America—the throwaway society—is changing its tune.
Every year in American 2 million tons of tech trash and 100 million cell phones wind up in landfills; 7 million tons of clothing and footwear are discarded and 254 million tons of trash are thrown away. But the current recession, which has affected everything from housing to retail sales, is also taking its toll on landfills. As Americans make do with what they already have, less stuff is going into landfills. Since late 2007, trash volume has decreased by 20 and even 30 percent in some places. Some landfills have had to lay off workers.
Landfills have seen a 20 to 30 percent decrease in trash since the start of the recession. As people reuse and repair their old things, less trash is being sent to landfills. Photo By D’Arcy Norman/Courtesy Flickr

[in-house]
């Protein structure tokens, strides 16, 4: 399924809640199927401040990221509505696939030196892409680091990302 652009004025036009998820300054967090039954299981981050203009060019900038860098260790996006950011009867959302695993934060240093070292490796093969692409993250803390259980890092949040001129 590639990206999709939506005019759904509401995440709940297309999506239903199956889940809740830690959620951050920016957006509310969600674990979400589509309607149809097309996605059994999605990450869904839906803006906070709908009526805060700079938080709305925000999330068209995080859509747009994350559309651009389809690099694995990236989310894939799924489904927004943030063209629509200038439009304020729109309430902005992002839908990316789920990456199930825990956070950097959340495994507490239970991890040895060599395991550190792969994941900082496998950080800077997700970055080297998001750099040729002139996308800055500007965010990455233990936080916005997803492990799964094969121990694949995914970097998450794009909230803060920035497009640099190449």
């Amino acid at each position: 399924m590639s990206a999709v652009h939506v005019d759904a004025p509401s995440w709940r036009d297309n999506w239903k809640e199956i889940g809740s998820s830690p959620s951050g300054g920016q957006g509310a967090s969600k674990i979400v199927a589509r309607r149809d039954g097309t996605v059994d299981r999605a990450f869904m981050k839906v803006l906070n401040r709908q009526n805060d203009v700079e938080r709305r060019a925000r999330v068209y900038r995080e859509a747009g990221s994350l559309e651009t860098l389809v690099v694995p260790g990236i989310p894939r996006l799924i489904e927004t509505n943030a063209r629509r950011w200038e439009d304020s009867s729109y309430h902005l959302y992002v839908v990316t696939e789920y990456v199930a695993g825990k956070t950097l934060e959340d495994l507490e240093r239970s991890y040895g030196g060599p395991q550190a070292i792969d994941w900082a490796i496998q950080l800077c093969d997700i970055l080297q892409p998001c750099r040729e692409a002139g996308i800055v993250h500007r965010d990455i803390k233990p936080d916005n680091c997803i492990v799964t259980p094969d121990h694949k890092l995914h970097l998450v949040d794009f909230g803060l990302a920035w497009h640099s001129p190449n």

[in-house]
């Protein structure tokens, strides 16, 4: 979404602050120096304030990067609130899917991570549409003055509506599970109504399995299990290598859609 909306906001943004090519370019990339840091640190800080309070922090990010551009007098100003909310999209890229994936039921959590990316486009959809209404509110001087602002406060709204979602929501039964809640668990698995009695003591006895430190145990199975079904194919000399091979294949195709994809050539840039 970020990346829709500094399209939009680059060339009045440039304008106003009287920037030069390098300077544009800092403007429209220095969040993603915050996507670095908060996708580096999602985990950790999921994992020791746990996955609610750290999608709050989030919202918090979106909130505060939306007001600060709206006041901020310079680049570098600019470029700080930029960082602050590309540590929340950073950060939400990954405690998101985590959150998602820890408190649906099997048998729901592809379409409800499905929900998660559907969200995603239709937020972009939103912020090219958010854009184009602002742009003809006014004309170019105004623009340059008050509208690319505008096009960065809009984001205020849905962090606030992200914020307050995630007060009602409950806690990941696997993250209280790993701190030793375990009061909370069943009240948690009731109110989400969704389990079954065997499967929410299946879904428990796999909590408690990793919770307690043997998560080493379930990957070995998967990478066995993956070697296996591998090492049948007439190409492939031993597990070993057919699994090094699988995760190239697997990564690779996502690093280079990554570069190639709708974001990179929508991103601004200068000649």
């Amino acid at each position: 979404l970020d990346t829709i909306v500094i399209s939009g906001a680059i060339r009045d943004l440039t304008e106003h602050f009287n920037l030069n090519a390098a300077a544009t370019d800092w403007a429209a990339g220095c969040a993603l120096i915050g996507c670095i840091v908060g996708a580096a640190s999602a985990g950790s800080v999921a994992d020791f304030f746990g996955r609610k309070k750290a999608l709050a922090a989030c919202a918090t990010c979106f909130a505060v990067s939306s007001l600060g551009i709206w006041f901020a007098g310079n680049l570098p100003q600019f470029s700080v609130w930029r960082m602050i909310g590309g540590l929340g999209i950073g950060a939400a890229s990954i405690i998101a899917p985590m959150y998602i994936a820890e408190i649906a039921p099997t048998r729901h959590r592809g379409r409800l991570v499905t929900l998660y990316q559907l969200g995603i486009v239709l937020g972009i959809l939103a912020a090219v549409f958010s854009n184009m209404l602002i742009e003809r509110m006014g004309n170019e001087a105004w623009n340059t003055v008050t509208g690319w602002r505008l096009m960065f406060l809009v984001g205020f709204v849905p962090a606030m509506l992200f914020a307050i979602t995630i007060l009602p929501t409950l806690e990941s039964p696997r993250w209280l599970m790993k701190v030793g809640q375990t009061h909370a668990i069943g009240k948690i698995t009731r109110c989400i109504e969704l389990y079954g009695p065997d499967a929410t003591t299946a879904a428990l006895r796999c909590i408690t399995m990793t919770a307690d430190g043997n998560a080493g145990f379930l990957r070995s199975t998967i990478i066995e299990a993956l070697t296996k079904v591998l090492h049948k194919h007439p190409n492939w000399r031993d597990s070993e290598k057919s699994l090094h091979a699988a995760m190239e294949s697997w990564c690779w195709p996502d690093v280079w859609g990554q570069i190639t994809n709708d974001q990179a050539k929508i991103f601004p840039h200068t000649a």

It’s all part of a cycle. Tighter budgets mean fewer new purchases, which in turn leads to less packing material and other waste. People are reusing and repairing their old things instead of sending them to landfills. Repair businesses and thrift stores have seen consistent or rising sales, although Goodwill donations are down.
People are taking on the mantra of reduce, reuse, recycle and repair. Instead of buying new clothes, they’re shopping at Goodwill or revamping the ones they have. Instead of buying new electronics, they’re buying new batteries. And instead of buying a new computer, they’re replacing the broken parts.
It’s an environmentalist’s dream.